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A Conversational Computer Character to Help Children Write Stories

SM Thesis, by Nick Montfort

Program in Media Arts and Sciences
Massachusetts Institute of Technology
May 5, 1998

This Web version omits footnotes and some figures.


A conversational computer character may improve students' story writing processes in ways existing software cannot. Writing stories is of great benefit to elementary students, but several factors make story writing difficult. Children comfortable with the interchange of spoken dialog cannot write as fluently without a tangible audience and the usual responses that support conversation. Software that allows a child to converse with a character could be an amusing and engaging way to help stimulate the production of stories. The conversational framework can provide a way for children to begin writing on the computer in a comfortable mode that is familiar from oral discourse and offers the additional support another speaker provides. A computer character with motivation and personality can also provide an example audience during the writing process.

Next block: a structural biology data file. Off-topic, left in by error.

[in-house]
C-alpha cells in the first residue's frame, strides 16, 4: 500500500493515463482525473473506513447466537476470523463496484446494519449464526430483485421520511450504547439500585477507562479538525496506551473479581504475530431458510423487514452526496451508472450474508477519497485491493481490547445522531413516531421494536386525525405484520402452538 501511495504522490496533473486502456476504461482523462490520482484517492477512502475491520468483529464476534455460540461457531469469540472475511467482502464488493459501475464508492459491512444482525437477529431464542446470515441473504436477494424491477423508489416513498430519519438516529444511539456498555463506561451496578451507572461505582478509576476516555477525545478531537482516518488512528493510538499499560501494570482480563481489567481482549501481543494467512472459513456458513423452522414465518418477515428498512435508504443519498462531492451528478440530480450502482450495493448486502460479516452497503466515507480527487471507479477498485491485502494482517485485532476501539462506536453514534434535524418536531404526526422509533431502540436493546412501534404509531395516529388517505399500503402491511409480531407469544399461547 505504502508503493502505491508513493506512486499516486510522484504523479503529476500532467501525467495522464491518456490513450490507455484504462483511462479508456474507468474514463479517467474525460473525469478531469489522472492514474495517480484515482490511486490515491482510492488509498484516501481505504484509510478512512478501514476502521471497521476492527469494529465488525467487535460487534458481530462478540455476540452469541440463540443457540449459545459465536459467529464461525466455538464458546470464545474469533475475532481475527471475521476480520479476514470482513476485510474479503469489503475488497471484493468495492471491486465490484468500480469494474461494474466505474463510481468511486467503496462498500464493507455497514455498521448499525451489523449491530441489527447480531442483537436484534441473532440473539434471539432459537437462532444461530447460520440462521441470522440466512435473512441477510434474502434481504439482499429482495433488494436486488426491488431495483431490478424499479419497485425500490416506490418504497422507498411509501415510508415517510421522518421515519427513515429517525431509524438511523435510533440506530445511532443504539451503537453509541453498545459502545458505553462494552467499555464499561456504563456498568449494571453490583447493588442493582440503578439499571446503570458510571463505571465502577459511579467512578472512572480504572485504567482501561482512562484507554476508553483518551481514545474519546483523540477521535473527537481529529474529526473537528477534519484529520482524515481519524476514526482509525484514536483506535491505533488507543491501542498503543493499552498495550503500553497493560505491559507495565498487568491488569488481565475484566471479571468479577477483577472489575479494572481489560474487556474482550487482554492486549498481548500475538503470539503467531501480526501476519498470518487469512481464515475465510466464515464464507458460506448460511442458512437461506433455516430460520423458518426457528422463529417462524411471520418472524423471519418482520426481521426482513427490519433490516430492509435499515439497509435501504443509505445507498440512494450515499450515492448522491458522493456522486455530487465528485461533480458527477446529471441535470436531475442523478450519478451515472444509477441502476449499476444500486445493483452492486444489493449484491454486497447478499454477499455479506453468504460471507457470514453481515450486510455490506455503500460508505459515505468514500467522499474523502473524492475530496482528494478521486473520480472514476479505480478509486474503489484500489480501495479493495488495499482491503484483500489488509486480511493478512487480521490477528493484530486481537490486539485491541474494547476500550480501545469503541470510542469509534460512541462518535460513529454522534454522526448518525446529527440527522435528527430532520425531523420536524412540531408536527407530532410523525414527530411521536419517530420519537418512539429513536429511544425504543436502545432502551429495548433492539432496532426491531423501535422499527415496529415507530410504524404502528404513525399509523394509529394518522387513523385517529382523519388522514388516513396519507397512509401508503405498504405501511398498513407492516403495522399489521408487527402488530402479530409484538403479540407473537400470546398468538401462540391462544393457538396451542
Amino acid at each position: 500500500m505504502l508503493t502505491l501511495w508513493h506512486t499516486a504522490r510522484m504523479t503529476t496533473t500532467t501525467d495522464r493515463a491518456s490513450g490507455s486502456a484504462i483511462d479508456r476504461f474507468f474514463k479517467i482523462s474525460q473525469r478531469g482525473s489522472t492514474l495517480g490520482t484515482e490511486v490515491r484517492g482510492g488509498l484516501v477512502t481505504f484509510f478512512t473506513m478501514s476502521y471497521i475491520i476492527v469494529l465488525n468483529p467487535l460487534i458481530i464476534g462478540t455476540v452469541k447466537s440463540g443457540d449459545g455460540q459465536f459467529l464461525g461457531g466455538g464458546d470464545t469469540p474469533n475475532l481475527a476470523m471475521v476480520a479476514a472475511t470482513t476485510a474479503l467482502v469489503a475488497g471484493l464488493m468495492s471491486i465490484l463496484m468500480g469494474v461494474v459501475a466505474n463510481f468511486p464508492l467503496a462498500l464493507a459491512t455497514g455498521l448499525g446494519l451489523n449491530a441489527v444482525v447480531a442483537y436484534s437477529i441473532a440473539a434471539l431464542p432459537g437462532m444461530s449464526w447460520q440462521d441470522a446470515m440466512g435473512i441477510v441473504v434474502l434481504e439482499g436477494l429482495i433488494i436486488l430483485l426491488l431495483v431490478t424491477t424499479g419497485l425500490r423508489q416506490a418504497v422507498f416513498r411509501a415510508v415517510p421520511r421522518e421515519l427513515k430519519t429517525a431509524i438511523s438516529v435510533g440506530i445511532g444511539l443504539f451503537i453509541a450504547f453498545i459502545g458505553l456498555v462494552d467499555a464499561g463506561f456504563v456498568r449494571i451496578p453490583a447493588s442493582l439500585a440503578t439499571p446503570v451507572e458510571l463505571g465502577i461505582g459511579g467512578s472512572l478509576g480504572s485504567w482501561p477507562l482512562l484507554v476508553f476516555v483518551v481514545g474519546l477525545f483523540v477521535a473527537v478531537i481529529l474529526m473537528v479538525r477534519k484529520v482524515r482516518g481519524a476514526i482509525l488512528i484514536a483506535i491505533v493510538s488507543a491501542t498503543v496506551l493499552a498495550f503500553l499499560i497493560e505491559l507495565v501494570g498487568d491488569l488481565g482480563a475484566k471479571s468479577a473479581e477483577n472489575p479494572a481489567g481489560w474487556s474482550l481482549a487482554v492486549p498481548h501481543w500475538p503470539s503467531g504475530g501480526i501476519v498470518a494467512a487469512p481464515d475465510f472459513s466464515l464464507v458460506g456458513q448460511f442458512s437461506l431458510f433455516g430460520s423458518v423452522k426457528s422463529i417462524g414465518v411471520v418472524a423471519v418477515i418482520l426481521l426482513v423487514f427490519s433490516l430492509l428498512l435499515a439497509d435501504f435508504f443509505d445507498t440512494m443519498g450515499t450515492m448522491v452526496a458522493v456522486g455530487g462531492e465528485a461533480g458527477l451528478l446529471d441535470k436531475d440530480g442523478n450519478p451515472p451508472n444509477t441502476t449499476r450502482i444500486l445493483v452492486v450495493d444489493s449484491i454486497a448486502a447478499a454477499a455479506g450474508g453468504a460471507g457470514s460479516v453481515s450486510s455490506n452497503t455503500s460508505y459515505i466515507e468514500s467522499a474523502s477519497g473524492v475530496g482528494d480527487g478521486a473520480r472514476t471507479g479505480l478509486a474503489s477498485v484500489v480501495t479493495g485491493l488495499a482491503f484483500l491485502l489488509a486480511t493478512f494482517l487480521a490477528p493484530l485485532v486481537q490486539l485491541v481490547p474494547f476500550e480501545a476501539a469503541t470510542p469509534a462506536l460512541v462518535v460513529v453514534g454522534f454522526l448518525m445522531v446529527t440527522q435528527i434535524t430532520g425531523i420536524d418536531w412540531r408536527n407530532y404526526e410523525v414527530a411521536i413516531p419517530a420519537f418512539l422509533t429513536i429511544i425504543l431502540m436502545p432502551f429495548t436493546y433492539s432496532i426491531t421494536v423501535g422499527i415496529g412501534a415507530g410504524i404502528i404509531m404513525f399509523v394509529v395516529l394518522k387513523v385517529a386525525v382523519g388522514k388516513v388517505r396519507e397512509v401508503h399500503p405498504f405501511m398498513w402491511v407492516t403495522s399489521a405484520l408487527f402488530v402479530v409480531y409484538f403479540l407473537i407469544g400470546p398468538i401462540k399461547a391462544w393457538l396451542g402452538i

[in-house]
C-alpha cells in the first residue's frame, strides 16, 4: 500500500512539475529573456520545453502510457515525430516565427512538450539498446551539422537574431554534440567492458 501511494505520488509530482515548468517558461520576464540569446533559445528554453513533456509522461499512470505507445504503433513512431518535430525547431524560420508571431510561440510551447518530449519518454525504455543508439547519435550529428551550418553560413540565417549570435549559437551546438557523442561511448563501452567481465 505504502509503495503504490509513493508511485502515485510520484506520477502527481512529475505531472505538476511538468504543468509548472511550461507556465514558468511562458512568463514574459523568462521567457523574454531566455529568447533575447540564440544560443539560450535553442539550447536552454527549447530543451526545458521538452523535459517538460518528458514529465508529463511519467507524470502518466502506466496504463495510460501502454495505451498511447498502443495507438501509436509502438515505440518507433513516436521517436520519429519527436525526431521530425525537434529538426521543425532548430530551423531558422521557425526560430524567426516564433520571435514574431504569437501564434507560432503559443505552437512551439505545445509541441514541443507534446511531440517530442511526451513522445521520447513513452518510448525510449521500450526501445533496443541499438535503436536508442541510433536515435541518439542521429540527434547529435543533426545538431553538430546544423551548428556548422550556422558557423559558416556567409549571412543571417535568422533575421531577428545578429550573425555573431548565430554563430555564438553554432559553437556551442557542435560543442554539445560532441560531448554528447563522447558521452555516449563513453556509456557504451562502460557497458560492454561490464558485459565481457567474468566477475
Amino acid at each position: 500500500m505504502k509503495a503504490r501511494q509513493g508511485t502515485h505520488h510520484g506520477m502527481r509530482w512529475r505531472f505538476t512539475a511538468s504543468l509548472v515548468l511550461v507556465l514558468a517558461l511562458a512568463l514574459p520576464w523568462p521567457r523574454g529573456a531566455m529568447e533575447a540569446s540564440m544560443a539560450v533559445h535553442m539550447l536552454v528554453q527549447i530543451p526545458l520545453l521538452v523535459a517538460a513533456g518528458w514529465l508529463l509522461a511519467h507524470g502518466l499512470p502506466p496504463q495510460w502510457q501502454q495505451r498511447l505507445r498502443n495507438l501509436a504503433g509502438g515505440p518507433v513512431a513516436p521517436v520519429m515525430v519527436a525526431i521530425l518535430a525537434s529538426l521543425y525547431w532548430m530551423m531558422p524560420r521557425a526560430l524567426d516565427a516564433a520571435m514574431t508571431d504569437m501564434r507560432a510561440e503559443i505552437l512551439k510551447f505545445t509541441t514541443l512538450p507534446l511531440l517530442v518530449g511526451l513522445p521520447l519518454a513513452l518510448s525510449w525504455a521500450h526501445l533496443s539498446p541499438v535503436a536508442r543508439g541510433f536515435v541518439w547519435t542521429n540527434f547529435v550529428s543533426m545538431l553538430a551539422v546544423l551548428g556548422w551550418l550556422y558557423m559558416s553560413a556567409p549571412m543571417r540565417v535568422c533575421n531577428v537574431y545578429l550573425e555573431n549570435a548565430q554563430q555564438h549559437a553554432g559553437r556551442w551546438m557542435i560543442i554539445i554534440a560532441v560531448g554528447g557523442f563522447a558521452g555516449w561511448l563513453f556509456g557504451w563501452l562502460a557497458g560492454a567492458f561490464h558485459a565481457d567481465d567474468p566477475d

To test whether story assistance software with a conversational computer character can be more educationally effective than software lacking such a character, two Macintosh programs were developed: EddieEdit, employing a conversational character who talks about planning and revision; and StoryStages, which offers identical planning and revision tips but without a conversational character. A two-week study tested both the usability of these programs and whether their educational interventions were effective. The story writing of three groups, one using EddieEdit, one StoryStages, and one a word processor, was compared. During the short time of the study there was little discernible improvement in writing ability and no statistically significant difference in improvement between the three groups, based on what they had written. Thus, examination of stories written at the beginning and end of the study did not provide support for the hypothesis. Answers on a final questionnaire did indicate that EddieEdit users had greater awareness of the writing process than those who used StoryStages, supporting the hypothesis. After the study both pieces of software were improved based on how the software was used by children in the study, and a Web version of Eddie was developed.

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